By Jesse Marx
By Chris Parker
By Jake Rossen
By Jesse Marx
By Michelle LeBow
By Alleen Brown
By Maggie LaMaack
By CP Staff
Shortly after Thune announced his candidacy for the Ward Two seat this year, the Pioneer Press reported that he was 11 months delinquent on a $25,000 city-backed loan that had been secured to renovate a building on West Seventh Street. Thune has subsequently paid off the balance and blames his political opponents for leaking the story even though they knew he was about to settle the debt. "It's petty politics," he insists.
While most of the Ward Two candidates are unwilling to take on Thune's problematic record, Elizabeth Dickinson does claim that she's encountered a significant "ABT" sentiment on the campaign trail: Anyone But Thune.
In recent years Hmong residents have emerged as a potent force in St. Paul politics. Two years ago Mee Moua shook up the political establishment by bringing out scads of new voters and defeating a handful of veteran candidates for a state senate seat on the city's east side. Cy Thao followed up that victory by handily winning a state house race last year in a district that includes much of Ward One.
This year's city council race presents a new wrinkle in Hmong politics: two candidates from the community squaring off against one another. Bao Vang and Toumoua Lee are just two candidates in a freewheeling contest that features at least five legitimate contenders, but their presence has created some unusual discussions and disputes among Hmong citizens.
Early on in the race, there was considerable pressure for one of them to drop out so that Hmong voters could unite behind one candidate. Even now there remains confusion among residents; some persist in believing that they can vote for both candidates. There are dozens of homes in the Frogtown neighborhood, the heart of Ward One, where both candidates' placards sit side by side in the same yard.
Last week, tensions between the two campaigns came into the open when Lee fired off a letter accusing his opponent of falsely informing voters that he was no longer in the race. He also charged that Vang's supporters were misleading elderly voters about the date of the election and then driving them downtown to fill out absentee ballots.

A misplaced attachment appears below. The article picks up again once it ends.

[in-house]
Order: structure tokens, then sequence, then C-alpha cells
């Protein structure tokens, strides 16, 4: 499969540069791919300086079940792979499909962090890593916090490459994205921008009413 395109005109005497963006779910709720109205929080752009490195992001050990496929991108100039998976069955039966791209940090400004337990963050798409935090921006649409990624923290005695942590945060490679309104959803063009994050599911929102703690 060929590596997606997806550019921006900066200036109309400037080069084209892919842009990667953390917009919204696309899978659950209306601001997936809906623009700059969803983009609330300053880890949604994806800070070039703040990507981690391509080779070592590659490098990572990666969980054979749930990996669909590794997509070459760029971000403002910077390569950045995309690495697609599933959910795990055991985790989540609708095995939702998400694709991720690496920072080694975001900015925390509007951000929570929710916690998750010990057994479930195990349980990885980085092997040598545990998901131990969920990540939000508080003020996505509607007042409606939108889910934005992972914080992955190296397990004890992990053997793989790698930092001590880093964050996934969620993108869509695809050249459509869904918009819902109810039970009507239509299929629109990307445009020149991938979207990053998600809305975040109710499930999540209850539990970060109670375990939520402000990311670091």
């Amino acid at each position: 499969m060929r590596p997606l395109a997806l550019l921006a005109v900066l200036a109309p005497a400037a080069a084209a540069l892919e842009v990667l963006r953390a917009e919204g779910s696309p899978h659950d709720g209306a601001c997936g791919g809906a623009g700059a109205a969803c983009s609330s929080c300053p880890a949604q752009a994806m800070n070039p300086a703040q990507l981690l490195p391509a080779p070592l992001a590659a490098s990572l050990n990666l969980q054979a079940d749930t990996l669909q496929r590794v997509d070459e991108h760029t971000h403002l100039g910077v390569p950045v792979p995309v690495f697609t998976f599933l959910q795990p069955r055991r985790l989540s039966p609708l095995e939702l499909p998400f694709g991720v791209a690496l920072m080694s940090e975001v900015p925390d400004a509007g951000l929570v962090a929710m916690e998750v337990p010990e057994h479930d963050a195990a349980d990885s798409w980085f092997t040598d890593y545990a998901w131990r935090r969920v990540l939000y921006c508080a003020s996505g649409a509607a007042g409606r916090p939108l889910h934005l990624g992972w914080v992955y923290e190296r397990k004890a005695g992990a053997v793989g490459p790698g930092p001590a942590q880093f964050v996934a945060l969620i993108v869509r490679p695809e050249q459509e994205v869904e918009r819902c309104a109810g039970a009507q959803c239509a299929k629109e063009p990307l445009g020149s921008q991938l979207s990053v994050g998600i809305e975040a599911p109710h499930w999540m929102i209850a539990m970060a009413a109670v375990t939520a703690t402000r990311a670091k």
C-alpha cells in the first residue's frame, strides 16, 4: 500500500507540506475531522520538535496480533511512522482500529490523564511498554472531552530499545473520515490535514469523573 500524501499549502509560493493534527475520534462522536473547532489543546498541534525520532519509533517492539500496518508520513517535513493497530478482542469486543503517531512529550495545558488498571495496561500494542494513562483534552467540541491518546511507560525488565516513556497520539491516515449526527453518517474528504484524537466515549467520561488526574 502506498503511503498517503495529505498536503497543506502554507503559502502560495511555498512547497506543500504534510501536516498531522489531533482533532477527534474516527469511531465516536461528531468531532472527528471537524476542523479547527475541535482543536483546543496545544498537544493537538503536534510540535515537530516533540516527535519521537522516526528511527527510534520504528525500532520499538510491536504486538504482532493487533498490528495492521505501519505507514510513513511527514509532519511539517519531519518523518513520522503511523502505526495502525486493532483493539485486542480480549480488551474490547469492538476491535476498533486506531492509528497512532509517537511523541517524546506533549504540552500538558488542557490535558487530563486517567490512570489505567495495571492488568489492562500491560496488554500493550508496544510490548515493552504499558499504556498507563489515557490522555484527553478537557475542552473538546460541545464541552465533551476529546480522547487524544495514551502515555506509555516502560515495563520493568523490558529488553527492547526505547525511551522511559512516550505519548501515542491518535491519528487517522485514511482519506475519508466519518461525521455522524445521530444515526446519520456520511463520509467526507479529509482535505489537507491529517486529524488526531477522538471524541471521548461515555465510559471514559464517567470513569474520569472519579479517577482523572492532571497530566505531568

Vang scoffs at the accusations. "There is absolutely nothing wrong with what we are doing and those allegations are absolutely not true," she says. "I think it's just a desperate last-minute attempt to try and get the Hmong people to get out there and support him." (The Ramsey County Attorney's Office is charged with investigating Lee's accusations.)
The presence of two Hmong candidates in the race has created other unusual dynamics. Vang is running on a largely progressive platform and has garnered the support of many advocacy and labor groups, including Minnesota ACORN and AFSCME Council 14. She views younger Hmong voters as a primary source of support.
By contrast, Lee, who is a real estate agent and developer, has courted the business sector and Christians. He's an active member of St. Paul Hmong Alliance Church in Maplewood, which has some 3,000 members. "He's really looking for votes in the Christian community," says Lee Pao Xiong, a longtime Hmong political activist. "He's got a solid base with that."
Lee has also sought support from the heads of the 18 Hmong clans, traditionally the leaders of the community. "He's doing it the old Hmong way of bringing all the older clan leaders together," says Vang. However, Xiong says, the political power of the clan leaders has been greatly diminished in recent years. "It doesn't work anymore," he argues. "Nobody's stupid enough to follow a leader blindly anymore."
Elizabeth Dickinson cuts a striking figure as she trolls Grand Avenue for votes. Dressed in a blue and white polka dot dress with bright red buttons and matching belt, she buttonholes passing pedestrians with a fervor (and an outsized smile) that might be mistaken for an evangelical Christian's come-on.
Dickinson is the first Green Party candidate ever to run for the St. Paul City Council. Her candidacy comes during a period of growing pains for the fledgling political movement. The Green Party has established itself as a player in local races--most notably by winning two city council seats in Minneapolis--but it has never ceased to flounder at the state level. In the 2002 election, despite receiving public matching funds and fielding a credible slate of candidates, no Green got more than four percent of the vote.
St. Paul has long been basically a one-party town. The closest it generally gets to political debate is between moderate and liberal Democrats. When Dave Thune stepped down from the Ward Two post in 1998, the only candidate to run for the position was DFLer Chris Coleman. Two years later Coleman trounced his lone challenger, a Republican, by a more than two-to-one margin.
"They aren't the DFL party of 20 years ago, but they're still the only major party in town," says Dave Schultz, a Hamline University law professor who has provided legal counsel to the Green Party. "We need to have a second party in St. Paul, and the Republicans are never going to achieve it."
If Dickinson fails to survive the primary, it will not be for lack of effort. The west sider, whose résumé includes stints as a teacher, therapist, yoga instructor, and actress, has been banging on voters' doors since April, hitting every house in the ward at least once. "At my peak I was doing 30 hours a week of door-knocking," she notes. Dickinson's tireless campaigning has shown some signs of paying dividends. She earned the endorsement of the St. Paul Federation of Teachers, normally a lock for the DFL standard-bearer, as well as the support of the Minnesota Chapter of the National Organization of Women.